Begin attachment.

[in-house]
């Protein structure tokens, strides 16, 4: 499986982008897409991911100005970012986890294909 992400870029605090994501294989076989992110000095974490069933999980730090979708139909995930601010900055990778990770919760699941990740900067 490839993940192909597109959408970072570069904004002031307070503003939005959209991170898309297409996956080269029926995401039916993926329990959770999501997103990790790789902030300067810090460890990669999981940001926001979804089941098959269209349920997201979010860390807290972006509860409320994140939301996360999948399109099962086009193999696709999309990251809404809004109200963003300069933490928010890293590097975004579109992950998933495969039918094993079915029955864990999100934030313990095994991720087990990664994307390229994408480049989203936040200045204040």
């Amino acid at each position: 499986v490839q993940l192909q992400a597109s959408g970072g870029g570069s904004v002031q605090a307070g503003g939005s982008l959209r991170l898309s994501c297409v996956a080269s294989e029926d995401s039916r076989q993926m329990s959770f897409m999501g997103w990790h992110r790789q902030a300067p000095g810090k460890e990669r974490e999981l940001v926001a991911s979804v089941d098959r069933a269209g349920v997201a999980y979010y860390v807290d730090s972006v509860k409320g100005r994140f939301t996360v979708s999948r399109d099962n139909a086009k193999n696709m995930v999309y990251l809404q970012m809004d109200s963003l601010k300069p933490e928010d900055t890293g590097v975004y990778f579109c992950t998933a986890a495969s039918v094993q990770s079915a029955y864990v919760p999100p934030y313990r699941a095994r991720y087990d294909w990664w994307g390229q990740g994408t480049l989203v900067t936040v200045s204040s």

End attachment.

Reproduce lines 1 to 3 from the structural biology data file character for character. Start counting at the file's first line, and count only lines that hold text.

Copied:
[in-house]
């Protein structure tokens, strides 16, 4: 499986982008897409991911100005970012986890294909 992400870029605090994501294989076989992110000095974490069933999980730090979708139909995930601010900055990778990770919760699941990740900067 490839993940192909597109959408970072570069904004002031307070503003939005959209991170898309297409996956080269029926995401039916993926329990959770999501997103990790790789902030300067810090460890990669999981940001926001979804089941098959269209349920997201979010860390807290972006509860409320994140939301996360999948399109099962086009193999696709999309990251809404809004109200963003300069933490928010890293590097975004579109992950998933495969039918094993079915029955864990999100934030313990095994991720087990990664994307390229994408480049989203936040200045204040």
């Amino acid at each position: 499986v490839q993940l192909q992400a597109s959408g970072g870029g570069s904004v002031q605090a307070g503003g939005s982008l959209r991170l898309s994501c297409v996956a080269s294989e029926d995401s039916r076989q993926m329990s959770f897409m999501g997103w990790h992110r790789q902030a300067p000095g810090k460890e990669r974490e999981l940001v926001a991911s979804v089941d098959r069933a269209g349920v997201a999980y979010y860390v807290d730090s972006v509860k409320g100005r994140f939301t996360v979708s999948r399109d099962n139909a086009k193999n696709m995930v999309y990251l809404q970012m809004d109200s963003l601010k300069p933490e928010d900055t890293g590097v975004y990778f579109c992950t998933a986890a495969s039918v094993q990770s079915a029955y864990v919760p999100p934030y313990r699941a095994r991720y087990d294909w990664w994307g390229q990740g994408t480049l989203v900067t936040v200045s204040s």